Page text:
Boynton bore an important part in the anti-slavery controversy, which was fiercely waged in Cincinnati during the early years of his pastorate.  His published books include Journey through Kansas, with Sketch of Nebraska (Cincinnati, 1855); The Russian Empire (1856), The Four Great Powers--England, France, Russia, and America; their Policy, Resources, and Probable Future (1866); and History of the Navy during the Rebellion (New York, 1868).

A strict abolitionist, Boynton and Major General Otis O. Howard (1830-1909) had differing views of the very early forms of segregation immediately following the Civil War, despite their common goal of providing affordable education for black citizens at the collegiate level.  On November 17, 1867, Boynton preached a sermon on race relations in which he advocated that blacks be allowed to enter churches of white congregations and become members, but where existing black churches were located he encouraged them to remain and strengthen their own religious institutions, advocating voluntary segregation.  Howard, on the other hand, mandated integration at every society level.   

Boynton also advocated the self reliant “city within a city” theory of advancement, opportunity, and business patronage that black leaders lectured in the 1920s along U Street.  In 1867, Boynton preached that “every one taken thus from the number of the black, diminishes to that extent, their strength and their power of progress and elevation.  We can afford to receive the Colored people, but their own race can not afford to lose them.” (From Walter Dyson’s Howard University: A History, 1941)
Howard and his followers continued to publicly push for racial integration in all aspects of private and public life, and Boynton left the position as both pastor of the First Congregational Church September 6, 1867, and as the first President of Howard University, a month earlier on August 27, 1867.  He was replaced by Byron Sunderland until Otis O. Howard became President a year later, in 1868.        

Boynton’s son, Henry Van Ness Boynton, below, was a well known newspaper correspondent that built the house at 1321 R Street between 1875 and 1879, where he and his father lived in 1880, according to the federal census (left, in 2007).  Henry Boynton charged Otis Howard with misappropriating funds from the Freedman’s Bureau which he controlled, and a federal investigation ensued in 1870 to determine if Howard directed funds donated to public institutions such as Howard University to promote his own namesake. As commissioner of the Freedmen's Bureau, Howard was known for promoting the welfare and education of former slaves, freedmen, and war refugees.

By 1870, an astonishing $529,000 from the Bureau’s coffers had been donated to Howard University, where twenty other black schools such as Lincoln University had only received $15,000.  The issue softened, and Howard himself served as the University’s President from 1868 to 1874.    

Charles Boynton died in Cincinnati, Ohio, on April, 27, 1883; his son, Henry Van Ness Boynton died at 1321 R Street in 1905.  Mordecai Wyatt Johnson (1890-1976) later served as Howard University’s first black president, and its thirteenth, from 1926 until 1960.

Copyright Paul K. Williams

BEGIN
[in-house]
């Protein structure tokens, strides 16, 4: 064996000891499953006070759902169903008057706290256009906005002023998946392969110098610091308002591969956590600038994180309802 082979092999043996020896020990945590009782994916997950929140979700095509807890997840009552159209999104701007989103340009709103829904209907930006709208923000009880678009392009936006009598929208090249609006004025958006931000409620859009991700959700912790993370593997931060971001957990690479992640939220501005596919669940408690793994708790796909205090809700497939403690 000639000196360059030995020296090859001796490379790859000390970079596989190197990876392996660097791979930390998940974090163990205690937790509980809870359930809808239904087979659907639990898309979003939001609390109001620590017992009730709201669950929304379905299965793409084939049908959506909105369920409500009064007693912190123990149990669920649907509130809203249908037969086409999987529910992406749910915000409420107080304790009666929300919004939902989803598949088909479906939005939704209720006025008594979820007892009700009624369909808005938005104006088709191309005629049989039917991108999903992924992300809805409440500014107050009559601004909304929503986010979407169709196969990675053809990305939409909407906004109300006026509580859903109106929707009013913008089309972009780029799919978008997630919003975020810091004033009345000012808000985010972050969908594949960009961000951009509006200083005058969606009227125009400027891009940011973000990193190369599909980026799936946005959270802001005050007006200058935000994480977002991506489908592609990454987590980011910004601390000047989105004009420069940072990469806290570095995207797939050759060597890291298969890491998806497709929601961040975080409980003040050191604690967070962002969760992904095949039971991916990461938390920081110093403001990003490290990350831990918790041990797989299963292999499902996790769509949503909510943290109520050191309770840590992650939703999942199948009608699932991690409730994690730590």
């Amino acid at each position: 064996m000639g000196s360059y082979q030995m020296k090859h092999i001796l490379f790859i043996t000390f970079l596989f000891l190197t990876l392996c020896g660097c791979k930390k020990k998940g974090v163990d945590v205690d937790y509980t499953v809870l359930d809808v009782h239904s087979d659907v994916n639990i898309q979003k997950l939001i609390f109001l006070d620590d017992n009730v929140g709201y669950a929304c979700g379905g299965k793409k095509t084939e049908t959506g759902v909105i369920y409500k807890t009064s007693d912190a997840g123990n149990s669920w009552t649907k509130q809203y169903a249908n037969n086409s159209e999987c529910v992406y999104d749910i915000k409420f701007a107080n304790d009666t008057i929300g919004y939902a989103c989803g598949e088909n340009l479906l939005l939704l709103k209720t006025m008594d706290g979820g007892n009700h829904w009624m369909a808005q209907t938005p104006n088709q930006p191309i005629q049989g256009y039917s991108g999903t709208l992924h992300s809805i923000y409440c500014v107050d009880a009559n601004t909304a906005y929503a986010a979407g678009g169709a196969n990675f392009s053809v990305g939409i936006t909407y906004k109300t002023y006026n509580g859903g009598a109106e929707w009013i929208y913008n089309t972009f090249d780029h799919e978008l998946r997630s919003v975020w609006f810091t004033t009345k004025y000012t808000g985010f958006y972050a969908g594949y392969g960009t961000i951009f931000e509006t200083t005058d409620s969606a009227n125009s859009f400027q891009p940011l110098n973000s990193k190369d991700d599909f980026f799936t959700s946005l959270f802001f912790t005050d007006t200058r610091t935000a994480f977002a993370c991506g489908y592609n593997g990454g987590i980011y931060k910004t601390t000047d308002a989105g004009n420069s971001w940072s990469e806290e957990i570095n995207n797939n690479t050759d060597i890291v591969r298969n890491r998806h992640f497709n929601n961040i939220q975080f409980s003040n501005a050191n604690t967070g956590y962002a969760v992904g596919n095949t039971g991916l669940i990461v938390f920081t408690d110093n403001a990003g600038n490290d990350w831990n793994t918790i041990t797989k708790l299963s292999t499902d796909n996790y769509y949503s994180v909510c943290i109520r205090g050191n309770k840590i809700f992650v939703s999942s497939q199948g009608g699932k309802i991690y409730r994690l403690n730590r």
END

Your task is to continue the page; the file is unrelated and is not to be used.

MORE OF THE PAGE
Sunday, May 15, 2016

Almost Razed: History of the 1700 Block of Seaton Place, NW

Seaton Place, 1949

In what is coined the Strivers Section today, the 1700 block of Seaton Place, located between U, V, 17th Streets and Florida Avenue, was first developed in the early 1870s, and completed by 1908.  It was the subject of noted photographer Gordon Parks in 1942, as part of his work documenting the effects of racism and poverty for the Farm Security Administration, seen below.  Adjoining both the Greater U Street and Dupont Circle Historic Districts, the Strivers Section Historic District was recognized and listed as a local historic district in 1983.        

            Seaton Place today was initially coined Riggs Street, as seen on an 1887 map of Square 150.  It was then renamed a short time later to Seaton Road, in honor of William Winston Seaton, mayor of Washington from 1840 to 1850.  Later, its name was changed to Seaton Place.   

The oldest buildings along the one block street  are located at 1701 to 1719 Seaton.  Erected between 1872 and 1873, this row of ten, two-story brick dwellings featured raised basements and Italianate detailing including a bracketed wood cornice.  Another group of rowhouses on the south side at 1700 to 1716, were also built relatively early, from 1874 to 1875.  It originally consisted of a row of ten, two-story, flat fronted brick dwellings on high foundations to appear as if it were one long building.  The end buildings at 1700 and 1716 were articulated as “end pavilions” with projecting center gables, with the center buildings forming the main block of the group.  Today, the homes are all painted different colors, and one end pavilion (#1716) is no longer standing.       
            Development on the Street ceased for nearly fifteen years, until 1890, when the thirteen rowhouses between 1741 and 1757 Seaton Place were built simultaneously by builder James H. Grant as speculative housing.  The five townhouses from 1731 to 1739 Seaton were also built in 1890, by owner John C. Davidson, with the assistance of architect George S. Cooper.  The 1900 census reveals that all the built segments of Seaton Street at the time housed “Black and Mulattos” occupants.